Bursledon is a village on the River Hamble in Hampshire, England. It is located within the borough of Eastleigh. Close to the city of Southampton, Bursledon has a railway station, a marina, dockyards and the Bursledon Windmill. Nearby villages include Swanwick, Hamble-le-Rice, Netley and Sarisbury Green.
The village has close ties to the sea. The Elephant Boatyard located in Old Bursledon dates back centuries and is where Henry VIII's fleet was built. Submerged remnants of the fleet can be found in the River Hamble. The village, particularly the Jolly Sailor Pub and the Elephant Boatyard, were used as the primary filming venue for the 1980s BBC TV soap opera "Howards' Way".
The village was known as Brixendona or Brixenden in the 12th century, Burstlesden in the 14th century, and Bristelden in the 16th century. The name probably means "Hill associated with a man called Beorhtsige", from Old English personal name meaning 'bright victory' and dun meaning "hill, modern down". It is unlikely the Beohrtsige is the same individual who gave his name to Brixton in South London.
The original bridge carrying what is now the A27 road across the River Hamble was made of wood in 1783, and was a toll bridge. Bursledon's waterside position and woodland surroundings made it a natural location for building wooden ships. Numerous vessels were built for the Royal Navy at private shipyards at Bursledon, although a claim that two eighty-gun ships were constructed at Bursledon during the reign of William IV is untrue. The yard owned by Philemon Ewer in the 18th century was responsible for the building of the 50-gun HMS Falkland and the sloop HMS Lizard in 1744, the 50-gun HMS Ruby in 1745, the 24-gun HMS Fox in 1746, and the 60-gun HMS Anson in 1747 among other vessels. There is a monument to Ewer, who died in 1750, featuring a model of the Anson in the parish church. George Parsons's Bursledon shipyard built a number of naval ships from 1778 to 1807, when he moved to Warsash at the mouth of the River Hamble; this included HMS Elephant launched in 1786, which carried Nelson to the Battle of Copenhagen. Although most of the construction of these ships was carried out in Bursledon, they were sailed after their launchings to Portsmouth to be sheathed in copper there.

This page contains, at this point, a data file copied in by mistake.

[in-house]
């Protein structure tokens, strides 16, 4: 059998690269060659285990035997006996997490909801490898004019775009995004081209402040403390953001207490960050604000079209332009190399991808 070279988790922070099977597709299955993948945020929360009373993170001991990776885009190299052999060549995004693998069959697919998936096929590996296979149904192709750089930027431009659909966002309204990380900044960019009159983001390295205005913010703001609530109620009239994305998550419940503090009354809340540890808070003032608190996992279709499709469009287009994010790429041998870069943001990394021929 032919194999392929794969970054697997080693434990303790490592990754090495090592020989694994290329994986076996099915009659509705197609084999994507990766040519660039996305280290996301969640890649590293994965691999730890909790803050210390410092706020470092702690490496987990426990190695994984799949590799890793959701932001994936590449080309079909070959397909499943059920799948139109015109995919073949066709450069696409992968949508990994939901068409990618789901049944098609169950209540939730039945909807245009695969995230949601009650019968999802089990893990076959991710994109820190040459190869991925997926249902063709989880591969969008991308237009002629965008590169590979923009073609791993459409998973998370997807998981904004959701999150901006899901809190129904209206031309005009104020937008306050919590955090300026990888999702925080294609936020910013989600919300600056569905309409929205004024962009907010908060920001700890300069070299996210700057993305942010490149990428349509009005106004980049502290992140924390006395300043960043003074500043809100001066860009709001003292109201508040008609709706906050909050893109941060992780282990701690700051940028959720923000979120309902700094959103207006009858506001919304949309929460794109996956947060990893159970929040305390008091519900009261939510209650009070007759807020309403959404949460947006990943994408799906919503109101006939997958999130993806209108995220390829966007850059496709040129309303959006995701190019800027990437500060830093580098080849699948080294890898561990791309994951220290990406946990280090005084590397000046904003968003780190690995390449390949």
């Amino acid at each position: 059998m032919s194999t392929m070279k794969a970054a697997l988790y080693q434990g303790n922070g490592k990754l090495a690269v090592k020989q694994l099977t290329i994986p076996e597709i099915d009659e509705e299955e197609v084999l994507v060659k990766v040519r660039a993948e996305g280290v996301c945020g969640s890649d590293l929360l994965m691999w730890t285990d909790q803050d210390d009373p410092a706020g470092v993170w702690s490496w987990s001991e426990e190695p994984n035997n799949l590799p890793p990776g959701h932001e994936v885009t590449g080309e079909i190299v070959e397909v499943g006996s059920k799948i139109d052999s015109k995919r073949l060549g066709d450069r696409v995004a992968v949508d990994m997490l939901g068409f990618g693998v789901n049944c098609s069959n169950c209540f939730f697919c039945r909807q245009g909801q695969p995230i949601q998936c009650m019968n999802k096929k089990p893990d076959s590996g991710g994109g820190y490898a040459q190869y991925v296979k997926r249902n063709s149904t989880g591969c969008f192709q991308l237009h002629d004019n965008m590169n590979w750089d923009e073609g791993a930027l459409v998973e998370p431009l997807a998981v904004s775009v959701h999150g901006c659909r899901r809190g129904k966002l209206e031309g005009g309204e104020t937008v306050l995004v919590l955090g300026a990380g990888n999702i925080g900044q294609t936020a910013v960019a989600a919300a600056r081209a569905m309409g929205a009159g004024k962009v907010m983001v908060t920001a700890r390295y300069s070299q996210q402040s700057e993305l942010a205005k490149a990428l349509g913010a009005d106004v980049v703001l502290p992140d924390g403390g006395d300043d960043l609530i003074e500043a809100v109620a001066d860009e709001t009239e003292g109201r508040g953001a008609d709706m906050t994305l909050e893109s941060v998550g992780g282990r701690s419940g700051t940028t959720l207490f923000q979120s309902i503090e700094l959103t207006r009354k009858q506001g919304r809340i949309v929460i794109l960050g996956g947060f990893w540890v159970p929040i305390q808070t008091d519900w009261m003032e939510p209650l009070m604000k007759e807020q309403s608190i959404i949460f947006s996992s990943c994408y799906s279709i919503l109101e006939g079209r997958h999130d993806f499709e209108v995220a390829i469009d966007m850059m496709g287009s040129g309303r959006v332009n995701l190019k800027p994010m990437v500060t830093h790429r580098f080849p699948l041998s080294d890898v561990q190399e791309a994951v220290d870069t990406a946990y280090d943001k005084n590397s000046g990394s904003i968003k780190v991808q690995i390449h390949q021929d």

The Bursledon Brickworks, based in the village of Swanwick (now in the Borough of Fareham), was founded in 1897 and produced the famous Fareham red brick. Today it is the last surviving example of a Victorian steam powered brickworks in the country. The brickworks were sold to Hampshire Buildings Preservation Trust , and can be visited as the Bursledon Brickworks Industrial Museum.
Notable people from Bursledon include:
- Claude Grahame-White, aviation pioneer and aircraft manufacturer.
- Nicholas Armstrong, artistic director of the Brooklyn Symphony Orchestra.
Folklore and local legends
According to local legend, the old Victorian bridge over the railway line on Coal Park Lane is haunted by the ghost of Polly Crook whose love of distilled apple cider and clay pipe caused her to accidentally ignite herself on this spot.
- "Civil Parish population 2011". Neighbourhood Statistics. Office for National Statistics. Retrieved 11 December 2016.
- Internet Movie Database: Howard's Way Accessed 29 April 2007
- Mills, A.D. (1998). Dictionary of English Place-Names (Second ed.). Oxford: Oxford University Press. p. 64. ISBN 0-19-280074-4.
- British History Online: 'Parishes: Bursledon', A History of the County of Hampshire: Volume 3 (1908), pp. 283-84. Date accessed: 29 June 2007.
- Bursledon Hampshire Through Time[permanent dead link] Accessed 29 June 2007
- Fareham Borough Council: Bursledon Brickworks Archived 6 October 2007 at the Wayback Machine. Accessed 29 June 2007
- O'Leary, Michael (2011). Hampshire and Isle of Wight Folk Tales. The History Press. ISBN 978-0752461236.
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